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Chefjw.com :: Biography :: (3) Taking the Road Less Traveled


 
Taking the road less traveled
Chef Wierzelewski cultivated his passion for food early in life. He was raised in Chicago by a family where mealtime was a treasured experience that included beautiful china and silver. He absorbed the concept that food is not merely sustenance but a venue for art, creativity and tradition. "My parents owned a restaurant and my grandmother was an amazing baker," he says. As a child, some of Chef Wierzelewski's best memories are of baking exquisite pastries with his grandmother. "The more I learned from my grandmother, the more I found cooking was a great avenue to express myself creatively."

As a 16-year-old, young James began a two-year internship at the historic Pfister Hotel in Milwaukee. From there, he spent a decade with a hotel restaurant innovator, Hyatt Hotels, working his way up the food chain to executive chef. During these years, Chef Wierzelewski opened several new restaurant concepts for the rapidly expanding Park Hyatt brand at locations across the United States.

In 1991, Chef Wierzelewski began working abroad and apprenticing with some of the most-renowned chefs in the world, including Chef Roland Durand at the two-star Michelin-rated Le Pre Catalan in Paris and Chef Michel Husser at the two-star Michelin-rated Le Cerf in Alsace, France.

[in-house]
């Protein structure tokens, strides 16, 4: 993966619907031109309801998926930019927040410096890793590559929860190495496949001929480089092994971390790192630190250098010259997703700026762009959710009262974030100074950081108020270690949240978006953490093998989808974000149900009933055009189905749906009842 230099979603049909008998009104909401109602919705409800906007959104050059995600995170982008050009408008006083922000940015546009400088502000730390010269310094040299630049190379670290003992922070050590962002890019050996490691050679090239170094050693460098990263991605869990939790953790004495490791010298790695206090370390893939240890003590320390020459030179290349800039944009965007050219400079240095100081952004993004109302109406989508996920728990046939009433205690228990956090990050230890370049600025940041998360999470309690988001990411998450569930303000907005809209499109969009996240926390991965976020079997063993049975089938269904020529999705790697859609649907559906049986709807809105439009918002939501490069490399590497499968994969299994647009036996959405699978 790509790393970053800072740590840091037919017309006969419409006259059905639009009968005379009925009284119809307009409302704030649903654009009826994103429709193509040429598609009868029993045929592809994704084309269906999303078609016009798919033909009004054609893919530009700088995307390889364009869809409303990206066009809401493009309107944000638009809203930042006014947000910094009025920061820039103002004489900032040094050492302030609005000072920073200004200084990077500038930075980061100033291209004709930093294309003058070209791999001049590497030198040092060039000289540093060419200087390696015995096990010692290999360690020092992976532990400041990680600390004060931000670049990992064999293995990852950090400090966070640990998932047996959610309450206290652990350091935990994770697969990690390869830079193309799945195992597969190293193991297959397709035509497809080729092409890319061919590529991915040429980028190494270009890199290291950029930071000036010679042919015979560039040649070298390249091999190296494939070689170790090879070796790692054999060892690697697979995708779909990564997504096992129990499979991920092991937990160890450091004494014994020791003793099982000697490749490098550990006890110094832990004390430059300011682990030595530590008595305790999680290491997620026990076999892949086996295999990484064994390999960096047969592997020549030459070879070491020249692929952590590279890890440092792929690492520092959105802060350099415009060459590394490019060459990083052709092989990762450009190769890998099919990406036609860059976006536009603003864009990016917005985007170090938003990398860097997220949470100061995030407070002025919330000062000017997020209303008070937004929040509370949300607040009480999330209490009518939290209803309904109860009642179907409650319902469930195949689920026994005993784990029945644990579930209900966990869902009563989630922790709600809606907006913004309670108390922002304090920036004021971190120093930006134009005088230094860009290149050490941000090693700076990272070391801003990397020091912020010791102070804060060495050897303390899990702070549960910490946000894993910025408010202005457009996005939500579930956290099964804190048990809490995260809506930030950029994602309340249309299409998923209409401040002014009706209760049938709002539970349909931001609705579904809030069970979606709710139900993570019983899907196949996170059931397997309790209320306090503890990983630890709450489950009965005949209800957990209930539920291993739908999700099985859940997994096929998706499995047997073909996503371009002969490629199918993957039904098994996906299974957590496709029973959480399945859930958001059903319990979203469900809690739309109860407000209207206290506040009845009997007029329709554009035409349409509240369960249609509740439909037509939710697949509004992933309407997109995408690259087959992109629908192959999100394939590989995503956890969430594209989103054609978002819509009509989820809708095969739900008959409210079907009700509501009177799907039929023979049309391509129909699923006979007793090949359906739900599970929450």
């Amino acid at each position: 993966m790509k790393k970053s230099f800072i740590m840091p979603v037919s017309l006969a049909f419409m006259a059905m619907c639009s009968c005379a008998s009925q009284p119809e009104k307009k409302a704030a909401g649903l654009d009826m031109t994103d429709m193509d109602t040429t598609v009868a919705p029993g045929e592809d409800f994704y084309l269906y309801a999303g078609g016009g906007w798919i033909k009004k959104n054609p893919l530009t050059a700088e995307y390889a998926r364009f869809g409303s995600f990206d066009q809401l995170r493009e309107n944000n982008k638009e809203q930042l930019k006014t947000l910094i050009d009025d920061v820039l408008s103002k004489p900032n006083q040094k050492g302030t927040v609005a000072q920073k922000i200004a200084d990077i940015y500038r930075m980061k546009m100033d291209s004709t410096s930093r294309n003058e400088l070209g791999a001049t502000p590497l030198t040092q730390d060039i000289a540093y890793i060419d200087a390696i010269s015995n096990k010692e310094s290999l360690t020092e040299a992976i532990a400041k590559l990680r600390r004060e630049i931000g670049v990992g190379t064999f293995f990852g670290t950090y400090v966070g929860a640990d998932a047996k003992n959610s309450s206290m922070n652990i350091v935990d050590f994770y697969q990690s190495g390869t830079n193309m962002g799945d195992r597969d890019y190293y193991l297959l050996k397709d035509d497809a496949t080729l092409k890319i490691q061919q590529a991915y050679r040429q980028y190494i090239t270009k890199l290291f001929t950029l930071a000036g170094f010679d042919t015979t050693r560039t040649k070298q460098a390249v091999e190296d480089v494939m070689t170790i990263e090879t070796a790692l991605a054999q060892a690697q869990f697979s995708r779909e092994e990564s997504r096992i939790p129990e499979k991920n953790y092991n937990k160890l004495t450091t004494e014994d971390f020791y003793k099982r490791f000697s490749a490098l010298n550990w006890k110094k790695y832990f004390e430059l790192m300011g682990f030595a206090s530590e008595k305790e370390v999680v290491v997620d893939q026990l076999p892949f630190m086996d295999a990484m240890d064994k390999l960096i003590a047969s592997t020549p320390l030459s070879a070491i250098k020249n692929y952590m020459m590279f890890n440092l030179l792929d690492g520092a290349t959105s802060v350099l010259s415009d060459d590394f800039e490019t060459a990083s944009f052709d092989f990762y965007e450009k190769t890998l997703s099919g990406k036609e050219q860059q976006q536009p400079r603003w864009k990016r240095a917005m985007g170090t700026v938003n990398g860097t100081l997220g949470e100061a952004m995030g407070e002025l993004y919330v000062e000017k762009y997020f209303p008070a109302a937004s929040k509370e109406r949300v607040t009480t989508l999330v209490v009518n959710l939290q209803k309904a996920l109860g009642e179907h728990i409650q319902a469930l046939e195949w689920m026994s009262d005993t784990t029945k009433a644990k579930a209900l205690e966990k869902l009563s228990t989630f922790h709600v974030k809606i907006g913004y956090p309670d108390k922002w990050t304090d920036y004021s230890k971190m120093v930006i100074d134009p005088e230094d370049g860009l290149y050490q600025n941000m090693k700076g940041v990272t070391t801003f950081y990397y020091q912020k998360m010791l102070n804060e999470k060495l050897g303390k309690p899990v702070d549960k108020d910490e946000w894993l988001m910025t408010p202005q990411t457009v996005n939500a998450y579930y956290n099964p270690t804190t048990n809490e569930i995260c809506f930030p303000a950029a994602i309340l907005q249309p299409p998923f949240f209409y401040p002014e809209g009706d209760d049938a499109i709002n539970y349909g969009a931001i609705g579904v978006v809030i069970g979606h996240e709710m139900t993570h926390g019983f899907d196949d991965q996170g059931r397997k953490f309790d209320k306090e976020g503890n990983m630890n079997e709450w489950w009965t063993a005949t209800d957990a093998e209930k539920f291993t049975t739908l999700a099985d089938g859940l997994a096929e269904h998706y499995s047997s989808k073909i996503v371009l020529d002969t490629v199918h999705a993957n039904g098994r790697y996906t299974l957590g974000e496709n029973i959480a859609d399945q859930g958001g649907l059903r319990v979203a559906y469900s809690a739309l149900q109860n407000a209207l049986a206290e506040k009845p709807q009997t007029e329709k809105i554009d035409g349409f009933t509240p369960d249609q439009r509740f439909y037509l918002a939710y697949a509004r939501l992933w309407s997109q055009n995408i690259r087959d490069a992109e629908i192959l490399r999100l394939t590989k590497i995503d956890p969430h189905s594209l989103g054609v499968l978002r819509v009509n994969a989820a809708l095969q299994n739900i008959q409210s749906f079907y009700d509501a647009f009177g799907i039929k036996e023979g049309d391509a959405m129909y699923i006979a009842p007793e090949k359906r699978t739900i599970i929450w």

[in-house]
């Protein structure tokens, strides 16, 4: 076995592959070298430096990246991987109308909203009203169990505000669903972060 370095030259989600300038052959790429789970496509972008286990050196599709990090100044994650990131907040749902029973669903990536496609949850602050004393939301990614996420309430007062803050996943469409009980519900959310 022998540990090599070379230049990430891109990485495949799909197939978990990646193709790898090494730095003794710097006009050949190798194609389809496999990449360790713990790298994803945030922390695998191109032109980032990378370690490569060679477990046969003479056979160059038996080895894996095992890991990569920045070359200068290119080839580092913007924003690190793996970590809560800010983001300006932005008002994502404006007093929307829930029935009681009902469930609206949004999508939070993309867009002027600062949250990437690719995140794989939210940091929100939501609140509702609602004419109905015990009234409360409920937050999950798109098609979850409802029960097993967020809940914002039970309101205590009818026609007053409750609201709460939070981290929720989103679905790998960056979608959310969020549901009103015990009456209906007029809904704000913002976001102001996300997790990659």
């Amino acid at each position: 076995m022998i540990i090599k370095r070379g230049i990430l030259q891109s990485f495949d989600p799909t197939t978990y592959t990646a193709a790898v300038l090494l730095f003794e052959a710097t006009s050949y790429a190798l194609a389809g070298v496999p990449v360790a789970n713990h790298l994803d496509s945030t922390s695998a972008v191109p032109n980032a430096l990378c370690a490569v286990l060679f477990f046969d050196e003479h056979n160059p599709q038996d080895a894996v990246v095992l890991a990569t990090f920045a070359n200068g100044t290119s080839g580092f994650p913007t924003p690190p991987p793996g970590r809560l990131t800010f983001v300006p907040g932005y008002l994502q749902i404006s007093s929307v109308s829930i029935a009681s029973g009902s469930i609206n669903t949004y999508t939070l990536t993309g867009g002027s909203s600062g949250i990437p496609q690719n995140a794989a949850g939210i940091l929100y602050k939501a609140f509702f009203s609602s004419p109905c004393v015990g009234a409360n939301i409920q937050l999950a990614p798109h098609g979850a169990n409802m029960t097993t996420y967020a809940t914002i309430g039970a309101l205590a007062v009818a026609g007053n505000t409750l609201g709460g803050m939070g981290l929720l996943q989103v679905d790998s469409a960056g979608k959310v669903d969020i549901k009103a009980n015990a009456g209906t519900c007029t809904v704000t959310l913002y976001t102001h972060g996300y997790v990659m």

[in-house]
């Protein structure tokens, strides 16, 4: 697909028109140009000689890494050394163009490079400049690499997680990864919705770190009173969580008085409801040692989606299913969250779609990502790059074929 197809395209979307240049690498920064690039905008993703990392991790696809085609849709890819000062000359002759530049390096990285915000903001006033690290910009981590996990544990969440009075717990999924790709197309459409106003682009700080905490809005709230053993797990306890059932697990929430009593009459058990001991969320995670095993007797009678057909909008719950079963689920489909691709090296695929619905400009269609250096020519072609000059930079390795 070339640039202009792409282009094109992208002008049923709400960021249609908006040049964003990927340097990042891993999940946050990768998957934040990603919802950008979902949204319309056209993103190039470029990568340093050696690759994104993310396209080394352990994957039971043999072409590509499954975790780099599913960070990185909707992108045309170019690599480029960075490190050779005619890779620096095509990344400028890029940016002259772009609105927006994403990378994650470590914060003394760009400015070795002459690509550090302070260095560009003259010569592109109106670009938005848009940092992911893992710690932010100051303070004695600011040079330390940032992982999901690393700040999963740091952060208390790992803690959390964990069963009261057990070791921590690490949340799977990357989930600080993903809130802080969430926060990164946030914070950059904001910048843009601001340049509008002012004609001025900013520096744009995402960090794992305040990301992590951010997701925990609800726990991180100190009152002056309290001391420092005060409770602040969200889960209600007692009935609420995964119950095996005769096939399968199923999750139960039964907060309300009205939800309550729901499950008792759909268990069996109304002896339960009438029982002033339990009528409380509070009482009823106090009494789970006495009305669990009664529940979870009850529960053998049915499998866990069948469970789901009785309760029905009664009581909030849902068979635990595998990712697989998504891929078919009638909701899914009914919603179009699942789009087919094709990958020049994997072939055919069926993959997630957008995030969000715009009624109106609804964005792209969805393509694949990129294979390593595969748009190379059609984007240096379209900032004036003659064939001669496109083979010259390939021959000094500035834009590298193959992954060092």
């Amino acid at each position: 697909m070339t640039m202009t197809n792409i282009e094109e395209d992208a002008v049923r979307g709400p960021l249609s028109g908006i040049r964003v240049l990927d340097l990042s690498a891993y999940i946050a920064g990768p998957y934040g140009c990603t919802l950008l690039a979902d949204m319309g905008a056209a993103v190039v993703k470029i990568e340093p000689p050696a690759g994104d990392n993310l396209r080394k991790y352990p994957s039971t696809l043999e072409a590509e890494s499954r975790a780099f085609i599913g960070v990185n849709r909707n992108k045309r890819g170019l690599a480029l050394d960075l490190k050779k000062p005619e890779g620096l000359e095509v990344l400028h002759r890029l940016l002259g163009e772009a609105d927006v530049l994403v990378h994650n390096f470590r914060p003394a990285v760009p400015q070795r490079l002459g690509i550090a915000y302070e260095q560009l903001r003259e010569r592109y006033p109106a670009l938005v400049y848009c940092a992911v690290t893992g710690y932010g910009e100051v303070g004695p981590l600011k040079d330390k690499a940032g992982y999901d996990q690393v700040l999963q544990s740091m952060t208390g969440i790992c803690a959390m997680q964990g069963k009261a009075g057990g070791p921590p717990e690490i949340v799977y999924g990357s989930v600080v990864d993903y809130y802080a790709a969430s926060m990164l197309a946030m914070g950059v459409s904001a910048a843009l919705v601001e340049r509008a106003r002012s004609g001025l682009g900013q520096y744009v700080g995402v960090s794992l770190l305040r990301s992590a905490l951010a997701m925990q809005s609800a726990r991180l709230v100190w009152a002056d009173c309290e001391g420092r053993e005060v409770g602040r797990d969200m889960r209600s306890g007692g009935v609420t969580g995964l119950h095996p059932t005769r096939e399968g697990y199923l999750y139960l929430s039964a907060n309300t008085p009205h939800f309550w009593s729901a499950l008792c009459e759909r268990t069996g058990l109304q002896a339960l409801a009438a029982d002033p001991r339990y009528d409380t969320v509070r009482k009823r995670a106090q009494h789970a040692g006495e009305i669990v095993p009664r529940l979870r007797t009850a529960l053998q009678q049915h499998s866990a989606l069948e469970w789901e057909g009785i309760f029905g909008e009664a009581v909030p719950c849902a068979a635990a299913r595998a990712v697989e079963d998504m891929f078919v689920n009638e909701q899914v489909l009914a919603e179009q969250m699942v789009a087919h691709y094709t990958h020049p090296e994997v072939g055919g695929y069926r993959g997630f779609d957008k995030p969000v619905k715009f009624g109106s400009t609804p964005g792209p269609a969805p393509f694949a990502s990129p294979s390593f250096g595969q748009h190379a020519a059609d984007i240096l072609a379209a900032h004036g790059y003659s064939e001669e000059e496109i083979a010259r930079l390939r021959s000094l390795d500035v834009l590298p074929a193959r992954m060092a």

These experiences deeply impacted his culinary worldview. "What I learned from European chefs is a great respect for raw products," he says. "They let flavors act themselves rather than creating something that doesn't blend." But, Chef Wierzelewski notes, many European chefs have a hard time breaking from tradition. "All of the food I cook has its roots in proven culinary traditions, with my creative twist on cooking methods and flavor combinations," he says.



This 'signature' is part of Chef Wierzelewski's cooking philosophy. "Food should be simple enough to be understood, yet unique enough to be compelling," he says. "My dishes excite all of the senses with uncomplicated layers of flavor. I use herbs, spices and sauces to enhance fresh vegetables, meats and fish, not to mask flavors."

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© James Wierzewlewski 2010